From the Archives: Salt Trade in Mali

Today, our post will highlighting an archival image from the National Museum of African Art’s Eliot Elisofon Archives. The archives houses over 300,000 fantastic images chronicling many aspects of life from across the entire continent of Africa over the last 120 years.

Every other week, this blog will highlight one image from the Archives’ vast holdings that ties directly to the works in Earth Matters. Selections are intended to broaden and enrich our understandings of the exhibition – and spark discussions about all the many ways that the Earth matters.

Here is today’s selection:

Salt TradeThe trading and transporting of salt, Mopti, Mali, Photograph by Maya Bracher, 1971, EEPA EENG 09870, Eliot Elisofon Photographic Archives, National Museum of African Art, Smithsonian Institution

Salt is an integral, if often overlooked, part of our earth. Despite its ubiquity at our dinner tables, we often forget to consider where that salt came from – and the answer, of course, is the earth. The salt trade has been a significant factor in the history of Africa for centuries, a central facet of life not just in Ethiopia, but also much of Saharan Africa. In fact, the most famous deposits are in the deserts of Mauritania and Mali, the latter being the location of this archival photograph, taken by Maya Bracher in 1971.

Earth Matters seeks to reintroduce salt into the conversation about the substance of the earth. We see Berni Searle’s feet moving across the salt encrusted landscape of the land she traversed as an immigrant and Antònio Ole’s artistic, almost abstracted, portraits of salt pans. The rough texture of salt landscapes is painfully evident, and a reminder that our conceptions of what the earth looks are far from uniform.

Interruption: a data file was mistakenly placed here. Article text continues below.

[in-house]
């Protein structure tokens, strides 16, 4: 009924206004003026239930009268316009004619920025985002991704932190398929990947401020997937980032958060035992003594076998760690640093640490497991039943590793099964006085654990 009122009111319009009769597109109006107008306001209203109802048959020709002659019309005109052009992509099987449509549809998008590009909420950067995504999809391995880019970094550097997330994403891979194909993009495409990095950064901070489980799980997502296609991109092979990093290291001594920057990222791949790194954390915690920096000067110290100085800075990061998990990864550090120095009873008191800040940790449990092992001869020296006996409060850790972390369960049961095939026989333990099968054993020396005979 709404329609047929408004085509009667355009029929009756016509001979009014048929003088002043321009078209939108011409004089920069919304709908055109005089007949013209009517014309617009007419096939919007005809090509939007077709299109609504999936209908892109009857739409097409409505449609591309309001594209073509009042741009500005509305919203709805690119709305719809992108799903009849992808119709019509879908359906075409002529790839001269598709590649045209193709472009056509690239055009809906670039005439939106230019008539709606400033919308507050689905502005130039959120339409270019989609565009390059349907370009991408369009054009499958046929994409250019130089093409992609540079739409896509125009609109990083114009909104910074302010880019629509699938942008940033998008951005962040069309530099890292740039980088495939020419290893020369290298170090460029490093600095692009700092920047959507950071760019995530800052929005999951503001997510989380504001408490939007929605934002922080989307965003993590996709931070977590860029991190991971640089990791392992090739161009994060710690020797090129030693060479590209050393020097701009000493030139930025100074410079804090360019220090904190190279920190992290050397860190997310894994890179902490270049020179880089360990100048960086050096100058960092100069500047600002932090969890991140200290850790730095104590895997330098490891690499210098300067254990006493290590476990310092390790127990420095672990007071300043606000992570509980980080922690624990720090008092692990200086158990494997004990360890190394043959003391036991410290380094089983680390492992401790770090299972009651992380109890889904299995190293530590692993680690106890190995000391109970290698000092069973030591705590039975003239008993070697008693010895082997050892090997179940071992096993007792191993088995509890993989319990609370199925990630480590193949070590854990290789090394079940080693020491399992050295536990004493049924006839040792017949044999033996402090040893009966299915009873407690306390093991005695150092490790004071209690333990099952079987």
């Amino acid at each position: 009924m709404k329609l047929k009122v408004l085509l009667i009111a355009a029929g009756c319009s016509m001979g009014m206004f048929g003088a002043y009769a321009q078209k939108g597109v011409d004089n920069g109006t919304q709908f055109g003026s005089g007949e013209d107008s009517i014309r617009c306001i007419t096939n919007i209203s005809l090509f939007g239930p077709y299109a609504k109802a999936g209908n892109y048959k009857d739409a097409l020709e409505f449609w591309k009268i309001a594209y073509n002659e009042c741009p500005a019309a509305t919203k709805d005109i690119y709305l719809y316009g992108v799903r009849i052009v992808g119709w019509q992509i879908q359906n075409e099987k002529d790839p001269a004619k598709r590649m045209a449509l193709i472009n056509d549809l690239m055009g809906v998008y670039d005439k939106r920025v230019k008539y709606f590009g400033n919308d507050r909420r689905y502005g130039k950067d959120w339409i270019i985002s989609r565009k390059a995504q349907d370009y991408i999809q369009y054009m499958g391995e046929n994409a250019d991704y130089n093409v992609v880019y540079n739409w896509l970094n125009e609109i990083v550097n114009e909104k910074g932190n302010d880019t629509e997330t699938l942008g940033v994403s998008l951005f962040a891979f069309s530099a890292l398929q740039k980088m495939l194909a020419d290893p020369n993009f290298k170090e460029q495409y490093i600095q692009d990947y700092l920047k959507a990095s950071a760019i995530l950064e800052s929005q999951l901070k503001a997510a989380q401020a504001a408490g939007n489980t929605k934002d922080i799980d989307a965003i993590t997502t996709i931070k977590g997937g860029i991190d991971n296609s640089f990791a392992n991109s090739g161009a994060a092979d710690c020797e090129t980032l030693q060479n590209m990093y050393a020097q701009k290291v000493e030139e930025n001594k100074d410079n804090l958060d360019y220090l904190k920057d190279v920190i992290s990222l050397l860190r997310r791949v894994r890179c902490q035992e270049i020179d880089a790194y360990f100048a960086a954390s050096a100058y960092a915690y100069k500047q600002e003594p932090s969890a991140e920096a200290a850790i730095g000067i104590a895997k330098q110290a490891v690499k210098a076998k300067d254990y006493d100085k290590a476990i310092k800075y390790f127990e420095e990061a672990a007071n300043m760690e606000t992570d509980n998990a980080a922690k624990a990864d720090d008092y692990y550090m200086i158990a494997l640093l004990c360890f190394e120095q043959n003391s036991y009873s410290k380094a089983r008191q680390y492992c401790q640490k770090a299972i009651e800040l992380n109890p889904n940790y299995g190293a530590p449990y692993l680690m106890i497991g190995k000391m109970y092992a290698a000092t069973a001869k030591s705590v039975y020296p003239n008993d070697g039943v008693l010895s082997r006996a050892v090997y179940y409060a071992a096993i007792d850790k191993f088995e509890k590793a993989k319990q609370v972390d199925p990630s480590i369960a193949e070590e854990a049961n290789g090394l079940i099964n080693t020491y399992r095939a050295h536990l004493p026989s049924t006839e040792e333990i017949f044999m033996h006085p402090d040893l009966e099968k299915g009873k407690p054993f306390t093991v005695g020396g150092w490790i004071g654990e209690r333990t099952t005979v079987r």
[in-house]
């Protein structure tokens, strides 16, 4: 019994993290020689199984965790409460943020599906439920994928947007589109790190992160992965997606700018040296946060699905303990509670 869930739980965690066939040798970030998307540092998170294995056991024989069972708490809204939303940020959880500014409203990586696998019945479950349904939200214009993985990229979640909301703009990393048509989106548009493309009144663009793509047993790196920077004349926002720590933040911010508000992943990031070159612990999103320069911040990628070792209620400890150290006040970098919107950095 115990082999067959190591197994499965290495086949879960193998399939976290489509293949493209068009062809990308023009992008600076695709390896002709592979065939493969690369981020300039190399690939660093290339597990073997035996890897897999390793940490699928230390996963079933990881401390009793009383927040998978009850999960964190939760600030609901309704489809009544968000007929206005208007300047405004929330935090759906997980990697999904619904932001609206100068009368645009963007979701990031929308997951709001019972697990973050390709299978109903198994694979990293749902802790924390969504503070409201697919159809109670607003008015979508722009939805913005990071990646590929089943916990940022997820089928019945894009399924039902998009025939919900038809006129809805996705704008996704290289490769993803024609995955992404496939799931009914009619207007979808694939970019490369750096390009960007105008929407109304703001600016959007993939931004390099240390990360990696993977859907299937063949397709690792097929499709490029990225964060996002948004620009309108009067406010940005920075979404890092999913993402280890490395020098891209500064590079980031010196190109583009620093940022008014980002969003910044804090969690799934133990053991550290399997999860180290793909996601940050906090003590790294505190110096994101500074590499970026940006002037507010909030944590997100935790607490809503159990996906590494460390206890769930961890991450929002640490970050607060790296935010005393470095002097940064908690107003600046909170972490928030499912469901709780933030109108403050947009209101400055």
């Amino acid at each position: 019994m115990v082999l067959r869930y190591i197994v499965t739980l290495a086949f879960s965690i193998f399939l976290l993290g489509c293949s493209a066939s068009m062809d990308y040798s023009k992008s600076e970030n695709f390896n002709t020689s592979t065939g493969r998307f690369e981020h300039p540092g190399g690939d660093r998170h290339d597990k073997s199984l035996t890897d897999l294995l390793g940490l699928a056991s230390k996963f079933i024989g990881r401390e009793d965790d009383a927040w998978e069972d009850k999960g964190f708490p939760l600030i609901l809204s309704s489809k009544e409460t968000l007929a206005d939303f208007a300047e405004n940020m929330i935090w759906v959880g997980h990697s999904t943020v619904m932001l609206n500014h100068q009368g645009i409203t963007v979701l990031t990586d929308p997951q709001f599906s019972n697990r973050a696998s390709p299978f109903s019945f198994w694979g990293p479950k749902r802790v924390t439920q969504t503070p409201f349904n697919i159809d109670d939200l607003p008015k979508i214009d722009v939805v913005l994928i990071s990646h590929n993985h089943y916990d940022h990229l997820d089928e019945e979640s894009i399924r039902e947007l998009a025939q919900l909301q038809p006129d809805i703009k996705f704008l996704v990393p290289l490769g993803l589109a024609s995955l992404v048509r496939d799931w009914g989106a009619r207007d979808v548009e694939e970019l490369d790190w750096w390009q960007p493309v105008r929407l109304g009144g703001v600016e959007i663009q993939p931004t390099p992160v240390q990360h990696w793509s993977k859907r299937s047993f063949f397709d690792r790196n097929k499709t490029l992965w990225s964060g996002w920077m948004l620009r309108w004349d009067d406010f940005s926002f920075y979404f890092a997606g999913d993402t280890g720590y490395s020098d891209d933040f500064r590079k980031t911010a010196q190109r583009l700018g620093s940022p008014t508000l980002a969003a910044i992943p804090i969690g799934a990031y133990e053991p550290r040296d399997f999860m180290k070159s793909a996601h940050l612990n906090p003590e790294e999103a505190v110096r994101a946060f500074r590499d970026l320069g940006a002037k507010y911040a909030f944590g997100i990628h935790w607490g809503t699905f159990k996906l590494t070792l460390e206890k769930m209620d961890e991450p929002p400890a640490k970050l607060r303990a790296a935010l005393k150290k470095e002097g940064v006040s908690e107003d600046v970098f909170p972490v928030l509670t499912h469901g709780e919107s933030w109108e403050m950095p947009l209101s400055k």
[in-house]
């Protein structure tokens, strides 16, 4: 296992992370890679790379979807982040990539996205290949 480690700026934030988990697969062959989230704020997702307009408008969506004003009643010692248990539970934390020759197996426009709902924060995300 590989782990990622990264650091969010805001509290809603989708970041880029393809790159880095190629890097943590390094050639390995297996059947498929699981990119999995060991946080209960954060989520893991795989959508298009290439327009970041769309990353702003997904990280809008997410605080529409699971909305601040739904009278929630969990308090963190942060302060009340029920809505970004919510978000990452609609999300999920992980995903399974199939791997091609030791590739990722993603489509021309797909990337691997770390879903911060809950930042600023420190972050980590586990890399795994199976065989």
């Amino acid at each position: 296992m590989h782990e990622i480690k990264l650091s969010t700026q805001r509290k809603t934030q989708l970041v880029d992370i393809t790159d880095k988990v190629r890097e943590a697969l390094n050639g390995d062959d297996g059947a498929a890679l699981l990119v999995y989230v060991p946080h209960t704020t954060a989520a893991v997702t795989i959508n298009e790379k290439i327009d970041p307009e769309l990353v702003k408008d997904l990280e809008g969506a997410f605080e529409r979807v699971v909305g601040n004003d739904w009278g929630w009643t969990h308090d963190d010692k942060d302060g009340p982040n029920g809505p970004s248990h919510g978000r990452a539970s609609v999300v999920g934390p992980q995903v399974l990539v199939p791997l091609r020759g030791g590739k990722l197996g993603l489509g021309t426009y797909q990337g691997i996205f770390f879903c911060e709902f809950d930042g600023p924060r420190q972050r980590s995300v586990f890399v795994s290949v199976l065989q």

But the above photo emphasizes the individual within the larger context of the salt trade, the personal within the landscape.  As seen here, salt from most sources in Africa requires work and preparation before it can be used or traded. Individuals touch and handle this material before it becomes the seemingly banal substance we are used to seeing. When this photograph was taken, convicts still made up the majority of workers doing this hard physical labor in Mali.

Anawana Haloba, an artist featured in Earth Matters, similarly uses salt as the medium with which to illuminate intimate, human connections to the land. In her series of Salt Licked maps (c. 1999) and her work Lamentations (2005), Haloba uses her tongue to trace meandering pathways through salt – a material which, as Ole and Searle have already shown, provokes serious visceral reactions, something Haloba capitalized on her a later work were the sounds of visitors tracing salt was amplified with microphones. In a site-specific work created just for the exhibit, This and Many More (2013), Haloba has installed vibrant rock salt, intended to decay and leave the visitor with the taste and smell of salt, in the way that salt has lingered throughout history, as the currency to buy slaves, as a focal point for the anti-colonial protests in India led by Mahatma Gandhi, and as a component in all human tears.